Hurtful Words


I. Sticks and Stones

I did not know all that was said to my children, but I knew that words had hurt them. I said, “Don’t worry about it. Sticks and stones will break my bones, but words will never hurt me.”

I taught them to say this as if it were an incantation with the power to ward off the hurts: “Sticks and stones will break my bones, but words will never hurt me.”

I thought that it made practical sense for me to teach my children to be tough. We live in an explosive world with lots of temptations and dangers, I reasoned. I’ve got to help them develop a thick skin, rhinoceros skin.

How well did this approach work? Not very. In Hawaii, whites are called haoles. My oldest son, who I adopted, began getting into fist fights.

In Hawaii, he didn’t mind learning the Hawaiian word for himself, haole, but he didn’t like it when the local children modified the word with “dirty” or some other pejorative.

He was a unique child, who only wanted to be loved, and when he wasn’t loved or was rejected with hurtful words, he began to strike back. He got the first part of the nursery rhyme right: sticks and stones hurt. They can break bones. He used sticks, stones, fists, feet, and teeth. But I had gotten the last part wrong: Words–teasing–had hurt him. But I kept insisting: “Be tough. Sticks and stones will break my bones, but teasing never hurts.”

When he gets older, I told myself, he will understand. He will be able to say this rhyme with perfect acceptance. He will also learn such pearls of wisdom as “don’t get mad, get even.” This was the way of the world. Don’t get mad, get even…the way of the world…being human.


II. Three Letter Word

Yet, it used to hurt me a great deal when someone called me the three letter, shortened form of the word Japanese. It called to mind all the stereotypes that were rampant during the 2nd World War. Even now, when I hear the word, it reminds me of all the hatred the three letter term came to convey.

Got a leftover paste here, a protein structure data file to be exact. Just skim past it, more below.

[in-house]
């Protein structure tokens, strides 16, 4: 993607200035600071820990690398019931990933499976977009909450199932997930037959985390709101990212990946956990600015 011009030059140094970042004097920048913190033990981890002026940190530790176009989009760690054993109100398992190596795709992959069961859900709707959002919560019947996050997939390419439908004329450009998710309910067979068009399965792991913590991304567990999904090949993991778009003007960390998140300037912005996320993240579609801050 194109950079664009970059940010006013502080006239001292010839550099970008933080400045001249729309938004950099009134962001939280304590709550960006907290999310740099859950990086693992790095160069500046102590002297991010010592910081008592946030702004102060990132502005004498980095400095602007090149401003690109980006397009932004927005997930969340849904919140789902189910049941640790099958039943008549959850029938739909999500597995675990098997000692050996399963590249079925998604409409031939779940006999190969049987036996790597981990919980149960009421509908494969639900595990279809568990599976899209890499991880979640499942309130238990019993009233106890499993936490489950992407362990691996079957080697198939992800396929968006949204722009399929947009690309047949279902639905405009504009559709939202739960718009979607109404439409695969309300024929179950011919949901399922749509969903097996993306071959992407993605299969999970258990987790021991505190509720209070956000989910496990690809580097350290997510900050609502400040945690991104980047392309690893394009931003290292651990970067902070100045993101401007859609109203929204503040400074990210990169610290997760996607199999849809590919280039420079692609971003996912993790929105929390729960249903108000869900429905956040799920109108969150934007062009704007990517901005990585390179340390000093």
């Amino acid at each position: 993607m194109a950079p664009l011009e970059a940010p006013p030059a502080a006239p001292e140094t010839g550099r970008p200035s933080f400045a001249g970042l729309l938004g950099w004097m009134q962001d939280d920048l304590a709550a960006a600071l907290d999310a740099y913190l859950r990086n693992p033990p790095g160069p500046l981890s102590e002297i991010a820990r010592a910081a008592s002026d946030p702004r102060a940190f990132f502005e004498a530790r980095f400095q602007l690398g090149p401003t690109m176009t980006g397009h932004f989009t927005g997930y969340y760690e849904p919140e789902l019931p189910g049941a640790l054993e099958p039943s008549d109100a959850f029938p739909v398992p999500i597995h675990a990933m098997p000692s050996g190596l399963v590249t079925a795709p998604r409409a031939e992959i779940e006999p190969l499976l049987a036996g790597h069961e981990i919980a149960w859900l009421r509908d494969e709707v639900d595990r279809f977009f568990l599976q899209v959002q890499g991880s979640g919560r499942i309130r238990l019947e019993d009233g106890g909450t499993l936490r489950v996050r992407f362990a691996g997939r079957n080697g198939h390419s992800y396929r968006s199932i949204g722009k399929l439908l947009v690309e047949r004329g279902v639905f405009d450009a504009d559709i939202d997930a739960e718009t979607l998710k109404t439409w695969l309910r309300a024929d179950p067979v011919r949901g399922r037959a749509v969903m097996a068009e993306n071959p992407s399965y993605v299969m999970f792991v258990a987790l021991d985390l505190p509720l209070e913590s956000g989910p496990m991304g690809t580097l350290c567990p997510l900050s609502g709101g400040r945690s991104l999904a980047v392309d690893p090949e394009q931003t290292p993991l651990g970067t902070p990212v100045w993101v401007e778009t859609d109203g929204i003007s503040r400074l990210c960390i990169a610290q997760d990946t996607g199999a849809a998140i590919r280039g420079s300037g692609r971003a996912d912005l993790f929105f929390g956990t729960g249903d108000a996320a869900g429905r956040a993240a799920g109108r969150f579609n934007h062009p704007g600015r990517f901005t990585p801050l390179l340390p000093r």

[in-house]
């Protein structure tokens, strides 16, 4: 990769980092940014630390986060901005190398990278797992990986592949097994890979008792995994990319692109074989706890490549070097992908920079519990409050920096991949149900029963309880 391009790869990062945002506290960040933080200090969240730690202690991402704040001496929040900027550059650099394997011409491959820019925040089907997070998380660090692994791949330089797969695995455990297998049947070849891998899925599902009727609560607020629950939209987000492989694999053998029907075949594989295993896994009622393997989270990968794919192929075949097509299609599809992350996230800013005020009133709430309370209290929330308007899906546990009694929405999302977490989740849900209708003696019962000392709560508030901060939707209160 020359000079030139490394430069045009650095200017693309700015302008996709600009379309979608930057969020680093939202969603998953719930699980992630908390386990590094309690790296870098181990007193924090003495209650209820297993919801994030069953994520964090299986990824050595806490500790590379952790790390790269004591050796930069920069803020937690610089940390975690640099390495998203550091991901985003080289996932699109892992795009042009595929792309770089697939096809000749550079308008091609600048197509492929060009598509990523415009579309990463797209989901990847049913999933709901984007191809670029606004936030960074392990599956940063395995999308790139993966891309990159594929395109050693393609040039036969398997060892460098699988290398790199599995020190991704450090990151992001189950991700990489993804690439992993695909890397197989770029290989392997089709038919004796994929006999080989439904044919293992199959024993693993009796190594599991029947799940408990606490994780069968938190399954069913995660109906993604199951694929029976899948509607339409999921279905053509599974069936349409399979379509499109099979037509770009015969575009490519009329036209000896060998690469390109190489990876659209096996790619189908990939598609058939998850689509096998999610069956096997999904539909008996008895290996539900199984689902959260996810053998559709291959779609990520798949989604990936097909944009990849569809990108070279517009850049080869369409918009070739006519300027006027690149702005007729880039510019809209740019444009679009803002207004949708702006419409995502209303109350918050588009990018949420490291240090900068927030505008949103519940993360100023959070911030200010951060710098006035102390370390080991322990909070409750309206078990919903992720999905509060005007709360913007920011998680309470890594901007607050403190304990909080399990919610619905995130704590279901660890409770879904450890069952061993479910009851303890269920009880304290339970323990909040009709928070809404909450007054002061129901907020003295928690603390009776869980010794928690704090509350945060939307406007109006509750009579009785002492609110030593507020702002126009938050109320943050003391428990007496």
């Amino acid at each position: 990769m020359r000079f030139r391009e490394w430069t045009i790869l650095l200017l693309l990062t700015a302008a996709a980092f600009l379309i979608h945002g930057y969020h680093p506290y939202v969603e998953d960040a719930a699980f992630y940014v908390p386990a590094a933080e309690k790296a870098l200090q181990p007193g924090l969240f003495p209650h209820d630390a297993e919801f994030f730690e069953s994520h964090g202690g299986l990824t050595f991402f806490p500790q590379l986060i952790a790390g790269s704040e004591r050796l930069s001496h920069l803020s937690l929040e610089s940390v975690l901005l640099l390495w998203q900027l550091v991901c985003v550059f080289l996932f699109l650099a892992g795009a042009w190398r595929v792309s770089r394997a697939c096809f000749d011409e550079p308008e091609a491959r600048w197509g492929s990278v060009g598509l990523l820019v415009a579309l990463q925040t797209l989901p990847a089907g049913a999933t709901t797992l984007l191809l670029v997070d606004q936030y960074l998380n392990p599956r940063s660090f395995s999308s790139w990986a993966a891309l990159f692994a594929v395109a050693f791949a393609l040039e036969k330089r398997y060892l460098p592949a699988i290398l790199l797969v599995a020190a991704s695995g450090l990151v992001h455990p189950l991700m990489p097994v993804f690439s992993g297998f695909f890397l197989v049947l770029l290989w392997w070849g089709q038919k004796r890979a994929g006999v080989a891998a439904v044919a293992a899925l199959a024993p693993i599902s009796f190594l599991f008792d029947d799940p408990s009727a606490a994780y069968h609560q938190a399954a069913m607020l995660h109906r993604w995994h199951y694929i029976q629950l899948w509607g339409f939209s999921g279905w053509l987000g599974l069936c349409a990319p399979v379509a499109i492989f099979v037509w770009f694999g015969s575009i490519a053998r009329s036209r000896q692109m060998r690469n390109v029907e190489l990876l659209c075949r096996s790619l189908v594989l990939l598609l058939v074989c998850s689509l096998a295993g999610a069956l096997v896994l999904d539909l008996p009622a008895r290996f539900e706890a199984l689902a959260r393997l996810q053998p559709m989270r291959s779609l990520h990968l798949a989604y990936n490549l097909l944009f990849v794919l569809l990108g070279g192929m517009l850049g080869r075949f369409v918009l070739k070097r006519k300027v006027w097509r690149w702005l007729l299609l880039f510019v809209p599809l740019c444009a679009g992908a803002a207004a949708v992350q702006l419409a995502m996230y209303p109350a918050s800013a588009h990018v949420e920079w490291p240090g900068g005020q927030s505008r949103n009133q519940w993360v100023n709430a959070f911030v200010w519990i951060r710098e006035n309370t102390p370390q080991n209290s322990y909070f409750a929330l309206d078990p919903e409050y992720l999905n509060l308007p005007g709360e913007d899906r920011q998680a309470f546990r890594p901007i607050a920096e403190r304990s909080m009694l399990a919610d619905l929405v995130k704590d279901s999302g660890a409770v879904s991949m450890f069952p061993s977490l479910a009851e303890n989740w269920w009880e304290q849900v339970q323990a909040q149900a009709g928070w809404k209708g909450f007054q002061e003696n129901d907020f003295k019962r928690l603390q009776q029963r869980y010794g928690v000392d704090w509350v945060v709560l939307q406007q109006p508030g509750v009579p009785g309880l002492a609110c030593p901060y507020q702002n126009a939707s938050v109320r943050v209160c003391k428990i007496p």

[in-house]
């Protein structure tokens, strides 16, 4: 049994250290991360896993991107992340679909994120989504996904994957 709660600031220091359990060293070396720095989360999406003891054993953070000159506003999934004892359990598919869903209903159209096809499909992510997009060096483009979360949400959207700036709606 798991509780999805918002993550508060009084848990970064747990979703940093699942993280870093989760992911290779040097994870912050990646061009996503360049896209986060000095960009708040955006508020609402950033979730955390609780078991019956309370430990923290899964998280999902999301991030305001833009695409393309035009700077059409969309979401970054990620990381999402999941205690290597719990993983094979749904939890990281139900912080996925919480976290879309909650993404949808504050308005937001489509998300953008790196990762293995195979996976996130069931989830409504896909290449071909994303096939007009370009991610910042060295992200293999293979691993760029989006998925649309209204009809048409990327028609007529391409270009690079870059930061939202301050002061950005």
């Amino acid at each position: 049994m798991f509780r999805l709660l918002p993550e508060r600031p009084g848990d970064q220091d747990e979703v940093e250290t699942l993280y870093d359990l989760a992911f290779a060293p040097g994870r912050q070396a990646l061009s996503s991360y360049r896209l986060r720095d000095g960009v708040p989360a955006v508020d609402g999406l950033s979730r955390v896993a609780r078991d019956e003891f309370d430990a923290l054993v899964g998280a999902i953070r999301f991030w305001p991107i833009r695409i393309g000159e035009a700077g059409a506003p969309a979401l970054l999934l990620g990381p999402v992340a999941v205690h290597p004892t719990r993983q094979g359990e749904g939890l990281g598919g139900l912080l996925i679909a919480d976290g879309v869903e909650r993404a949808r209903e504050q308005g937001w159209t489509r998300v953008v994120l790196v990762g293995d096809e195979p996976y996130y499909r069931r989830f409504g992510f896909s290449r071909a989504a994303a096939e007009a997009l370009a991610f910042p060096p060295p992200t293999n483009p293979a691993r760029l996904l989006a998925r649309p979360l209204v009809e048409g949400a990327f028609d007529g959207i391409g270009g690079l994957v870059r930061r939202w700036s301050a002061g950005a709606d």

I remember the comic strips with the G.I.s fighting the Japanese soldiers and how the Japanese soldiers were portrayed, from color of skin to teeth. When Japanese men were in civilian clothes, they were portrayed as sexual perverts, threatening all American women. All of this hurt.

I remember playing “Army” on the hillsides of windward Oahu in Hawaii. There were old bunkers on a hillside facing the ocean. With our toy rifles we fended off the attacks of the enemy. If they were Japanese, none of us wanted to play them, including myself. I had to separate myself from all those cultural and physical traits in myself that were different and that made me feel uneasy. I had to pretend that I did not have those cultural and physical traits, in order to kill the enemy.

When I was 12, I joined a Boy Scout troop in what was known as one of the haole districts of the island. A Japanese boy whose mother’s sister had intermarried had invited me to join him and his cousin in this troop made up of mainly haole boys. I remember one night, running and playing tag in the dark island night. I was having a great time, teasing one of the haole boys. My words must have hurt him. He confronted me and said, “We didn’t have to invite you, you know.”

I quit the troop that night, and eventually joined one made up of Japanese and Hawaiian boys. That night I experienced the pain of being excluded, of being rejected by the culture in which I was growing up.

Words hurt by excluding people from God’s grace and love. Hurtful words keep God’s kingdom from forming among us.


III. Wayward Word

When I was a student pastor in a small urban church, a woman came to me and asked to work as an intern. She was American Indian, and I was happy to have her working beside me because I saw myself as a builder of multicultural churches. I did my best to include her in the work of the church. I gave her real responsibilities.

One day she came to me and said that she had heard one of our members use the term “drunken Indian.” She said the term brings up a lot of bad stuff in her.

I was upset. I was not going allow that kind of language in our church. So in my sermon the next Sunday, I recounted my intern’s story and said I will not have terms like “drunken Indian” darken our doors.

My intent was to make the church safe for the intern. But my sermon had the opposite effect. By calling attention to the incident and the term in so public a way, I had made the church unsafe for her. She said she couldn’t continue to work in the church and left. I learned a valuable lesson that day: stereotyping words strike out in all directions. They hurt in unexpected ways.

And most important of all, I had failed as a pastor. My approach to the problem had served neither my intern nor my congregation, but my own untested ego.